It's unclear whether the hiccup could delay the launch or limit
the number of phones initially available to consumers, the sources
said, as Apple readies larger-screen iPhones for the year-end
shopping season amid market share loss to cheaper rivals.
But the issue highlights the risks and challenges that suppliers
face to meet Apple's tough specifications, and comes on the heels of
a separate screen technology problem, since resolved, in making
thinner screens for the larger iPhone 6 model.
Cupertino, California-based Apple has scheduled a media event for
Sept. 9, and many expect it to unveil the new iPhone 6 with both 4.7
inch (11.94 cm) and 5.5 inch (13.97 cm) screens - bigger than the
4-inch screen on the iPhone 5s and 5c.
Two supply chain sources said display panel production suffered a
setback after the backlight that helps illuminate the screen had to
be revised, putting screen assembly on hold for part of June and
July. One said Apple, aiming for the thinnest phone possible,
initially wanted to cut back to a single layer of backlight film,
instead of the standard two layers, for the 4.7-inch screen, which
went into mass production ahead of the 5.5-inch version.
But the new configuration was not bright enough and the backlight
was sent back to the drawing board to fit in the extra layer,
costing precious time and temporarily idling some screen assembly
operations, the source said.
Output is now back on track and suppliers are working flat-out to
make up for lost time, the supply chain sources added.
Japan Display Inc <6740.T>, Sharp Corp <6753.T> and South Korea's LG
Display Co Ltd <034220.KS> have been selected to make the iPhone 6
screens, the sources said.
Representatives for those three suppliers, and for Apple, declined
Apple is known to make tough demands on its parts suppliers for new
iPhones and iPads as it competes to create designs, shapes, sizes
and features to set it apart and command a premium price in a
fiercely competitive gadget market.
This can cause glitches and delays, including screen problems that
crimped supplies at last year's launch of a high-resolution version
of Apple's iPad Mini.
It also highlights the danger for suppliers of depending too heavily
on Apple for revenues, creating earnings volatility.
Earlier this month, Japan Display, said to be the lead supplier for
the new iPhone panel, said orders for "a large customer" - which
analysts said was Apple - arrived as expected, but shipments may be
delayed in the July-September quarter.
[to top of second column]
Japan Display's reliance on Apple's cyclical business has spooked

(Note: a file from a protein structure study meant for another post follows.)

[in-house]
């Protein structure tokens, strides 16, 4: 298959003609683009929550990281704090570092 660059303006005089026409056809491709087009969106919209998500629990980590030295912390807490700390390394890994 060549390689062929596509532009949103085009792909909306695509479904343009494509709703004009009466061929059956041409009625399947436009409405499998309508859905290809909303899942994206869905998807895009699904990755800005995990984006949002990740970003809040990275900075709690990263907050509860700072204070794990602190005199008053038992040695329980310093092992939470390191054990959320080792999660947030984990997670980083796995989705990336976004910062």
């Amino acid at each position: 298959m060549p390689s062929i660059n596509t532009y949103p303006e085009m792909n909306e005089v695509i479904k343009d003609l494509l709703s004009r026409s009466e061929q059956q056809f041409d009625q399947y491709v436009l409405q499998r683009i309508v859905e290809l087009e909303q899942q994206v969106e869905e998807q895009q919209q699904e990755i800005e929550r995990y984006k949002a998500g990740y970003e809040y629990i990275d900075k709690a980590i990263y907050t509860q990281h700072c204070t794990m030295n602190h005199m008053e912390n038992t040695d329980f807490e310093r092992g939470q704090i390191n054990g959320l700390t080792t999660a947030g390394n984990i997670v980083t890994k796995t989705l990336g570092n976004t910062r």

some investors. UBS Securities has forecast that Apple will
contribute more than a third of the Japanese firm's total revenue in
the year to March 2015. Japan Display's share price dropped to a
12-week low of 501 yen after first-quarter earnings on Aug. 7 lagged
In Taiwan, home to several Apple suppliers and assemblers, export
orders grew less than expected in July, even as factories rushed
output ahead of new smartphone launches, reflecting the erratic
nature of the business.
"Currently, there's a small shortage in supply of a specialized
component for our communication devices," said a spokesman for
Pegatron <4938.TW>, which assembles iPhones. "This kind of problem
regularly occurs and the impact on production is negligible."
Supply chain sources had previously said challenges with the new
iPhone's screen in-cell technology, which eliminates one of the
layers in the LCD screen to make it thinner, caused a delay in the
production of the larger 5.5-inch version. One display industry
source said the in-cell issues had now been resolved.
The pressure on Apple for stand-out products has increased as
Samsung Electronics Co <005930.KS> and, more recently, a clutch of
aggressive, lower-cost Chinese producers such as Xiaomi Inc and
Lenovo Group Ltd <0992.HK> have eroded the U.S. company's market
The iPhone 6 unveiling has been widely anticipated to bolster
momentum for Apple shares, which have risen by a third, to above
$100 each, since the company posted strong first-quarter earnings in
(Additional reporting by Michael Gold in TAIPEI, Sophie Knight in
TOKYO and Christina Farr in SAN FRANCISCO; Editing by Edmund
Klamann, Miyoung Kim and Ian Geoghegan)
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